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Lord Northbourne: I rise to speak to Amendment No. 15. Before I do so, I mention in relation to Amendment No. 14 that I hope that when we come to discuss disability we shall talk about it in the widest possible context, including the problems of mental disability and emotional disadvantage.

In connection with Amendment No. 15, if the learning and skills councils are to be successful, they need to understand the needs of education and training in a modern society and the needs of local employers.

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Also, they need to understand the social and emotional problems which beset alienated and excluded young people. The noble Baroness said this afternoon that alienated and excluded young people are among the most important targets of this Bill. Often their problems arise much earlier in their lives, from experiences in the family or in local authority care. Unless one has experience of working with such young people--and I have had the privilege of doing that, as has the noble Earl, Lord Listowel--it is hard to believe that such young people are deeply vulnerable human beings, in spite of the veneer of "street cred", and one cannot begin to understand the problems that they have.

Therefore, I have suggested that on the councils there should be at least one person with experience of youth work in general and one person with experience of vulnerable young people. I do not believe that representatives of local business and of normal education are necessarily capable of envisaging the problems which those young people have and, therefore, of providing the services that they need. My amendment seeks to ensure that there will be at least one voice on each council with experience of very disturbed young people.

5.30 p.m.

Baroness Blackstone: Perhaps, at the beginning, I may clear up one matter in response to the noble Baroness, Lady Blatch. She commented that Clause 1(3) states that only one person is required to have relevant experience of the council's functions. I believe that she has interpreted that rather too literally. I understand that in Acts of Parliament the general rule is that the singular includes the plural unless the context otherwise requires. Therefore, under Clause 1(3) all persons must have experience relevant to the council's functions. I am sorry about that rather technical point, but I believed that I should clear up the matter and explain why there may be a little confusion.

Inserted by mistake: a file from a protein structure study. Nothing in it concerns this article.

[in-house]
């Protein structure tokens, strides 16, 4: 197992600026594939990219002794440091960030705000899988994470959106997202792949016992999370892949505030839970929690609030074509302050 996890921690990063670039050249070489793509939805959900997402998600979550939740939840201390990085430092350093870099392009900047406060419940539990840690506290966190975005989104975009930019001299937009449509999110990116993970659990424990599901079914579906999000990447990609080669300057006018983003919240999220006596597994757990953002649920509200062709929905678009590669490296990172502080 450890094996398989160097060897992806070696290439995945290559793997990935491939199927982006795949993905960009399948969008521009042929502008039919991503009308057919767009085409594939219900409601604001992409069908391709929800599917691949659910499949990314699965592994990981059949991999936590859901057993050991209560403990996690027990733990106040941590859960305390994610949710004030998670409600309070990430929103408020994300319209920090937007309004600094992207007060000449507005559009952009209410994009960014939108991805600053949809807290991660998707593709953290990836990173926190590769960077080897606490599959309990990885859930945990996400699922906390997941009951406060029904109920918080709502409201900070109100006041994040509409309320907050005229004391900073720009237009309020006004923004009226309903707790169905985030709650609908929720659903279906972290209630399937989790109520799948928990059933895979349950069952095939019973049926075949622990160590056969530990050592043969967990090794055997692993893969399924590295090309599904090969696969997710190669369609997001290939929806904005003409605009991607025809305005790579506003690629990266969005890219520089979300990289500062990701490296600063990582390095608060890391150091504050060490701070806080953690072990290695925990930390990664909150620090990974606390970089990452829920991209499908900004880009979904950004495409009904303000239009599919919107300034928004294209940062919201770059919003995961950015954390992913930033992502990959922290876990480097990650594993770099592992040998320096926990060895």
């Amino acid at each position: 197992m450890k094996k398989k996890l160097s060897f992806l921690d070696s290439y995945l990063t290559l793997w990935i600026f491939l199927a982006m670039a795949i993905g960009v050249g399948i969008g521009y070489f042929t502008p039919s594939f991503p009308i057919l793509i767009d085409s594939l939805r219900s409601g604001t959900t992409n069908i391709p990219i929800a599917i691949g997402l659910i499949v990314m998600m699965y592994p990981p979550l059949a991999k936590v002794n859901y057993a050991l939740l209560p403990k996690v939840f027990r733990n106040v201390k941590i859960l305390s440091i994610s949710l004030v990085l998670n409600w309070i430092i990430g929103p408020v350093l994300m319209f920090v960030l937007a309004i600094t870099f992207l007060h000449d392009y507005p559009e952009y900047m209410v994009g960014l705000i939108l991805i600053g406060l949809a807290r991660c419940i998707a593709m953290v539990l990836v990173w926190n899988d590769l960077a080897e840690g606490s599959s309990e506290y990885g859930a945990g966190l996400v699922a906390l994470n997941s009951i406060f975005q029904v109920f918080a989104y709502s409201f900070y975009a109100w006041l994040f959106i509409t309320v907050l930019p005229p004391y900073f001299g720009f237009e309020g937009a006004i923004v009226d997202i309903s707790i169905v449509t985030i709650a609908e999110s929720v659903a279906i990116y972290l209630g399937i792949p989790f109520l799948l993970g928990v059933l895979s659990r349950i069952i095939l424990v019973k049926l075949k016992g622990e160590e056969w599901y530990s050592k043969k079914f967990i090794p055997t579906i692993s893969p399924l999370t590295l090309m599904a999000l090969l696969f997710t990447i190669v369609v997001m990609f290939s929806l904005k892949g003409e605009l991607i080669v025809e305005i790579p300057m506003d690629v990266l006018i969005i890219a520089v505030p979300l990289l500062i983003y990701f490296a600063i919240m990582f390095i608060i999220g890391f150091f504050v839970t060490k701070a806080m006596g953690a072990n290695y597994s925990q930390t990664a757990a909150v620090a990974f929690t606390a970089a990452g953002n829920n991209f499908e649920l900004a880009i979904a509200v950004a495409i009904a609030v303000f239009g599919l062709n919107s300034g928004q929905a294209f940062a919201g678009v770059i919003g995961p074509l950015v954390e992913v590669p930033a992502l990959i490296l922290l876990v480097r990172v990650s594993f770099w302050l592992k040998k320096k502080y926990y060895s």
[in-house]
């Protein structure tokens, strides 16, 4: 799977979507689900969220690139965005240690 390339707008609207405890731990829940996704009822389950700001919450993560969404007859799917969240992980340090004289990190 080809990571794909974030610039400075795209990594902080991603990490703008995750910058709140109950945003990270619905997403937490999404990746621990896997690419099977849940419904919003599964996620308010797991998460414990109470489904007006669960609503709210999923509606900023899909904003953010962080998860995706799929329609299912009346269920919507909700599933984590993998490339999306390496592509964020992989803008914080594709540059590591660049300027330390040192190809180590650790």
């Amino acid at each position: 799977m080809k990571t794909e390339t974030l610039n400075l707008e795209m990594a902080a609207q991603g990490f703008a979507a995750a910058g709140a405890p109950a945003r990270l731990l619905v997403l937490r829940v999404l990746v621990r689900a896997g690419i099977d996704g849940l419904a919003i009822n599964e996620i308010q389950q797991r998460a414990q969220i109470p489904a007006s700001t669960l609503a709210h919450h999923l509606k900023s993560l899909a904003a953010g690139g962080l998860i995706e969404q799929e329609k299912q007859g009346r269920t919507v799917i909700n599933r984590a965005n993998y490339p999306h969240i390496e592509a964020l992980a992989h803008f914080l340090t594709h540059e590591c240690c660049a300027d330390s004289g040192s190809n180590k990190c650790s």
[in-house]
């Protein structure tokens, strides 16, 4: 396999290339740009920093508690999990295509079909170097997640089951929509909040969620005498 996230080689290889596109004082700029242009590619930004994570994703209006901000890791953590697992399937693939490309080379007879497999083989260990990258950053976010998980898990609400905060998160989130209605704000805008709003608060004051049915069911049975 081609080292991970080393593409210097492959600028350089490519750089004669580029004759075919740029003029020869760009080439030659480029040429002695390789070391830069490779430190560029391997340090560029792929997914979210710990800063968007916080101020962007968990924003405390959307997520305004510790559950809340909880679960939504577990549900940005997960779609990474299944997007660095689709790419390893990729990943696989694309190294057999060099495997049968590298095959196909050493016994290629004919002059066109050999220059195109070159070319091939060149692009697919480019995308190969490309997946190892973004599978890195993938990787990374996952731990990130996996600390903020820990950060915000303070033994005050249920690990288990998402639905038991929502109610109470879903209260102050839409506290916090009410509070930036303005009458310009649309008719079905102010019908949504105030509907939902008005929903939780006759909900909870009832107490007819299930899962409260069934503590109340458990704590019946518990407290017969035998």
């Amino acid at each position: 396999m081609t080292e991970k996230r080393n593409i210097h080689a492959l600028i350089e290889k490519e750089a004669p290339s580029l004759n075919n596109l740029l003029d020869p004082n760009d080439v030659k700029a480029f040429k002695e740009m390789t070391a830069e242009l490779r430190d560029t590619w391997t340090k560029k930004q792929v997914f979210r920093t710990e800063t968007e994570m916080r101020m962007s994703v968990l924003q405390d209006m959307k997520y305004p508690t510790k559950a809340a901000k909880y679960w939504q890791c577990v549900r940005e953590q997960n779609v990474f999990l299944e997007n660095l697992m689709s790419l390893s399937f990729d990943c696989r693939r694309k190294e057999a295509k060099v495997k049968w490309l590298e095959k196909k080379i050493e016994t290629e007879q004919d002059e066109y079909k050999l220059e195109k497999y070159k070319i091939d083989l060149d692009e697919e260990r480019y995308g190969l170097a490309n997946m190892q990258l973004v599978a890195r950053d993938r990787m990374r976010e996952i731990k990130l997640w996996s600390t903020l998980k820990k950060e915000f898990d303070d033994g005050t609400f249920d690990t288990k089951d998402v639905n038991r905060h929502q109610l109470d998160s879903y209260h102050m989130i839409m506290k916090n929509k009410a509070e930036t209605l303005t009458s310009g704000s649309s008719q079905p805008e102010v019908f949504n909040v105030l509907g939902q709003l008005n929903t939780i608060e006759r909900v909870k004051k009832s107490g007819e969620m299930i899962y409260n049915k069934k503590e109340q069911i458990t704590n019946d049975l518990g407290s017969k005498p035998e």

I start with Amendment No. 10 in the name of the noble Baroness. I find it hard to comprehend how a party which in government did its utmost to diminish the power and status of local government should have performed such a spectacular U-turn. Of course, it would be ungracious of me not to welcome its conversion, but I fear that it has not yet found the right balance. Let me make it clear that we see a major role for local government in the new arrangements. It will be a central partner, not only in providing and securing learning opportunities in schools and through adult and community learning, but also as an organisation which can provide vision and leadership for local communities.

The new arrangements will offer greater influence over the whole range of post-16 provision as local LSCs will be required to consult local authorities on their plans and set out in them the post-16 learning provision which LEAs will secure. I am happy to